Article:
Insurers see digital transformation as a significant challenge that calls everything into question. They expect this transformation to involve substantial technology investments and a complete switch from physical to virtual channels. Many a times, insurance groups react to technology trends and what their competitors are doing, which leads to additional frustration.
Digital transformation is about taking advantage of new technology to capture opportunities and meet customer needs. It does not have to be disruptive. This is not a new challenge — computers and software have been around for decades and brought changes both to products and services. With digital transformation, carriers are finding it extremely difficult in terms of which opportunities to pursue and which ones to prioritize. Though in some cases, a paradigm shift is involved. But for most companies, transformation means incremental steps to deliver value proposition better.
Here are five common myths about digital transformation in healthcare that explain what digital transformation is really about.
New technologies offer new ways for insurance companies to manage their customers’ needs. But, implementing a new technology just because it’s available is a wrong approach. Insurers must ask whether new technology can add value to the customer experience. They should review their business model from time-to-time and understand if it meets customer expectations. If not, they must evaluate their operations and optimize & automate, if required. But it doesn’t mean the insurance business model will change; it will remain the same – despite ongoing digitization.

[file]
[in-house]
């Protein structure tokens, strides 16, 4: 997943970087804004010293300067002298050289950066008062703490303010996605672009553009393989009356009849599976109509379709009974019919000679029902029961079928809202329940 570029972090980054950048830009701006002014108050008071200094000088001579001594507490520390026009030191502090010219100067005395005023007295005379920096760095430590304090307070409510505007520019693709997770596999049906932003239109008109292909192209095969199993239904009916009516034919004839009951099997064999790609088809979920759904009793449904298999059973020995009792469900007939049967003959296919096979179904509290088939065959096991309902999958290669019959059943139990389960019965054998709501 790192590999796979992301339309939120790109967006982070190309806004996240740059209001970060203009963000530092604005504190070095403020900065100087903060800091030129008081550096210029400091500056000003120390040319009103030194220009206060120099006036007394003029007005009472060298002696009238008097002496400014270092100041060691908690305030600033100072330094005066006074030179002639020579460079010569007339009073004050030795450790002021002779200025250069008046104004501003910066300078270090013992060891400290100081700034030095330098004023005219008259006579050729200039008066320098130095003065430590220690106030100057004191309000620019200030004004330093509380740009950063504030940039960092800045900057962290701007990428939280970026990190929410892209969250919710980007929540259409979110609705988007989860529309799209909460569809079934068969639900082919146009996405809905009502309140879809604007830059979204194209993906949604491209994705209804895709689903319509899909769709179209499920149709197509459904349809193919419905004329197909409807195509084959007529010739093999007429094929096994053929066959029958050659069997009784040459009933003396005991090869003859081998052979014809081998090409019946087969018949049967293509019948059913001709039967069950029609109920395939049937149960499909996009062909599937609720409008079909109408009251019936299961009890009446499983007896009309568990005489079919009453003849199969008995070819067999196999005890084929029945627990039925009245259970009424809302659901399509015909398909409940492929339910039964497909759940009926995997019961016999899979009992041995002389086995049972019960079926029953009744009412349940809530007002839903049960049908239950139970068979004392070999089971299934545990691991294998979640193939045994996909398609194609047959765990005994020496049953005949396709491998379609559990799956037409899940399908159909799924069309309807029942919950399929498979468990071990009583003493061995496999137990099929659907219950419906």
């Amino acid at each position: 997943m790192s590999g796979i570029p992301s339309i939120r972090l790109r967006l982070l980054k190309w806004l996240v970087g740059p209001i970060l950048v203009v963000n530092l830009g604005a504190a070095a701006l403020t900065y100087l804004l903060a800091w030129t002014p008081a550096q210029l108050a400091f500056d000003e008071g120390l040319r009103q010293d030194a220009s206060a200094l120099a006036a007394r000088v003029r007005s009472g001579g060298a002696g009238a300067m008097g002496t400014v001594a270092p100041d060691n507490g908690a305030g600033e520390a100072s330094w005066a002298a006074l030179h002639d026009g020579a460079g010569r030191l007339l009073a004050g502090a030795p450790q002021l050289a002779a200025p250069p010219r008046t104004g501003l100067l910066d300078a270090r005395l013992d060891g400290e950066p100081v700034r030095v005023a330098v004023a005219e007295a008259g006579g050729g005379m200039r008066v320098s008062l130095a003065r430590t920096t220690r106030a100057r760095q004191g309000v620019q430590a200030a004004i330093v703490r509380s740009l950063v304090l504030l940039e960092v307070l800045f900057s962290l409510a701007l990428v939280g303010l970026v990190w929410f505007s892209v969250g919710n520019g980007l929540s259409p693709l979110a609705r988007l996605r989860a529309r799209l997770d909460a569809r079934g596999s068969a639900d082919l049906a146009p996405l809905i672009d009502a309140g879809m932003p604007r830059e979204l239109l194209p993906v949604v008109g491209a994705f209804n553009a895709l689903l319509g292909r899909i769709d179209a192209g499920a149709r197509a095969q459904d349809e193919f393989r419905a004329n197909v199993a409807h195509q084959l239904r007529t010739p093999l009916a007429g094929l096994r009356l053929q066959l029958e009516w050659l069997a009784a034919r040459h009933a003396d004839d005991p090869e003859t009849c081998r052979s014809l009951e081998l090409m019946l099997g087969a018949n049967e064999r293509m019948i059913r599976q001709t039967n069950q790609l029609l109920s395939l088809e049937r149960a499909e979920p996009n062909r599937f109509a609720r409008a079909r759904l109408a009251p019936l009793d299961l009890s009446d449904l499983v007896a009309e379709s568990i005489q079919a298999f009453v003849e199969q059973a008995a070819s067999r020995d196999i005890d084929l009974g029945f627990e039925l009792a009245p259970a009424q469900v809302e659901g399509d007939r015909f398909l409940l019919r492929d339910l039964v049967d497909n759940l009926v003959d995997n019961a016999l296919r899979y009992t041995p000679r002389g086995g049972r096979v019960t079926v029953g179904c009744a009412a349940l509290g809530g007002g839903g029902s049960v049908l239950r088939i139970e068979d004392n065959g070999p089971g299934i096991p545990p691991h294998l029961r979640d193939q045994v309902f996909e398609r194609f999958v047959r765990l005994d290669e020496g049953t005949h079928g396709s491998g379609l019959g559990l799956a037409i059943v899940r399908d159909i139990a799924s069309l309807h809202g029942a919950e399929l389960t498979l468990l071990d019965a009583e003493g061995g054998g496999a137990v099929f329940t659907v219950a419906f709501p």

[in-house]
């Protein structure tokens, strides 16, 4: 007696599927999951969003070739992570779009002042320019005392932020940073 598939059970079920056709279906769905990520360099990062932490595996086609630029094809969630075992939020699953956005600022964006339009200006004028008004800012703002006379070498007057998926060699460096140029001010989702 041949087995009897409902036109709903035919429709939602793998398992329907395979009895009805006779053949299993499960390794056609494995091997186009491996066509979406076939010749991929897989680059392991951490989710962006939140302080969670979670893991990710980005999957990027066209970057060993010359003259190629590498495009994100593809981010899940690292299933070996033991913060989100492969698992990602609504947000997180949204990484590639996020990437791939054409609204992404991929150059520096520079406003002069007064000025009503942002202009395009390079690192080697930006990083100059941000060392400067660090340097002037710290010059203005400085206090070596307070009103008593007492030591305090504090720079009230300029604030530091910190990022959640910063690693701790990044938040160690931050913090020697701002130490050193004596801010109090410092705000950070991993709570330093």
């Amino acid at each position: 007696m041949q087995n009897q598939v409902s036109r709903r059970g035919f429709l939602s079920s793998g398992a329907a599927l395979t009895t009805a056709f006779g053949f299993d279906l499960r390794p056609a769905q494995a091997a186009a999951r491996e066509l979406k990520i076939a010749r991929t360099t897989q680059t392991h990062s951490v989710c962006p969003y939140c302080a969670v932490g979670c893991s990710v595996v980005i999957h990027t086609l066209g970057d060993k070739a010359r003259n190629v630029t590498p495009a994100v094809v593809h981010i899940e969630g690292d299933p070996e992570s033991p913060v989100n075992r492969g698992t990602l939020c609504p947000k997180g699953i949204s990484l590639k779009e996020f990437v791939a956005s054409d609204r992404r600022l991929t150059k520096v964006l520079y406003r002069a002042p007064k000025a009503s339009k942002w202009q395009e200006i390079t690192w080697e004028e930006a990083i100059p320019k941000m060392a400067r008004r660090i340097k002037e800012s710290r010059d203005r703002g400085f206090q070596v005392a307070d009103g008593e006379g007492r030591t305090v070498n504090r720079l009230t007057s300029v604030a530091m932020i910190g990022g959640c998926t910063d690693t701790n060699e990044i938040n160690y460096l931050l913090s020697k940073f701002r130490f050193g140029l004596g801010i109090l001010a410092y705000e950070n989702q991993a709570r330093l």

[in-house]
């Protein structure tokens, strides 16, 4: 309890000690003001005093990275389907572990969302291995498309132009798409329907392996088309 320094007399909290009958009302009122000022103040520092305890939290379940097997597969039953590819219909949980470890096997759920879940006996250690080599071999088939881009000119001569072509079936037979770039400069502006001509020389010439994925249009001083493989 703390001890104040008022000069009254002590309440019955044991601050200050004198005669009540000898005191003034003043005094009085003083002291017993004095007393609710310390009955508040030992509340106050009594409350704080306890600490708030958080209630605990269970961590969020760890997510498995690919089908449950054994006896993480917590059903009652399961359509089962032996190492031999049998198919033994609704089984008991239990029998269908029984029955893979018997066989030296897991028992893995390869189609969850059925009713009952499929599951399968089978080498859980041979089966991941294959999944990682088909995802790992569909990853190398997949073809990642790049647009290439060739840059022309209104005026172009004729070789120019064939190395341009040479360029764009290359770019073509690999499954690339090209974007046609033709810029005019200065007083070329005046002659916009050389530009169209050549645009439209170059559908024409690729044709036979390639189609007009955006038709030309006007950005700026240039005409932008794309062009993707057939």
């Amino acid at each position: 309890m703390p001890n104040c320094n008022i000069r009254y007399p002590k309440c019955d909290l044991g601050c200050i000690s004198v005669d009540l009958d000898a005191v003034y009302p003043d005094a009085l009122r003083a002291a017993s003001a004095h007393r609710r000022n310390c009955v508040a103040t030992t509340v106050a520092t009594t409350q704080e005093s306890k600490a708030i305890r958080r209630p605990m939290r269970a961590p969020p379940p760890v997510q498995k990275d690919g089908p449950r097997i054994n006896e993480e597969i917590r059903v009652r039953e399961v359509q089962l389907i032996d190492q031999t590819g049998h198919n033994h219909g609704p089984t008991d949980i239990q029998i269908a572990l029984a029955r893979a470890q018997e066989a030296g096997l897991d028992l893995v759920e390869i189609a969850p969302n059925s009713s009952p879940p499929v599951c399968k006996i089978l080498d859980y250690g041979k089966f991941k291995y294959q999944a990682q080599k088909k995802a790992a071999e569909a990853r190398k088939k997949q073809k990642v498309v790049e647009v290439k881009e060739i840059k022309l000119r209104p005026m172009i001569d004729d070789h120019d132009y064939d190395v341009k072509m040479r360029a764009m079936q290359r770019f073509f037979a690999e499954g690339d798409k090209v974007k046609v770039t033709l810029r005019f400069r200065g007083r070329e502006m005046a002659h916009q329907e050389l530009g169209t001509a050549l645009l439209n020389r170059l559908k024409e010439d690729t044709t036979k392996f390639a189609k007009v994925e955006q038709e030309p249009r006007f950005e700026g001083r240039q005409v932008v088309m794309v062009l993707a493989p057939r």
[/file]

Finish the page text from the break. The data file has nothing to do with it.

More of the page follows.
For a long time, agents and brokers were used as intermediaries, and these roles still offer a lot of client interaction. Today, insurers understand that they need to know their customers to be able to meet their expectations, and so they are investing in the digital customer journey, chatbots, and digital products that help them gather relevant data.
There is no doubt that digital often reduces manual processes. But that doesn’t mean physical goes away completely. Carriers are looking for ways to create a combination of physical and digital channels – no matter whether customers have started their journey online or with a broker.
A common misunderstanding of digital transformation is focusing so much on technology and how it will impact on the future. Digital transformation is not just technology, but also about understanding your customers well and providing customized products and experiences that keep them around. Technology like AI will support this approach.
Many insurance companies understand this new way of doing business and providing “tailor-made products and services” to meet their clients’ needs.
Digital transformation may ultimately require changing back-end legacy systems, a major challenge for insurance companies that have had their systems in place for decades. The best approach is to develop new front-end applications, connect them to legacy systems through APIs and replace underlying legacy systems step by step.
Its time insurers should think of digital transformation less as a threat and more as an opportunity to grow. They should focus more on customer needs, organizational flexibility and must be ready for incremental change.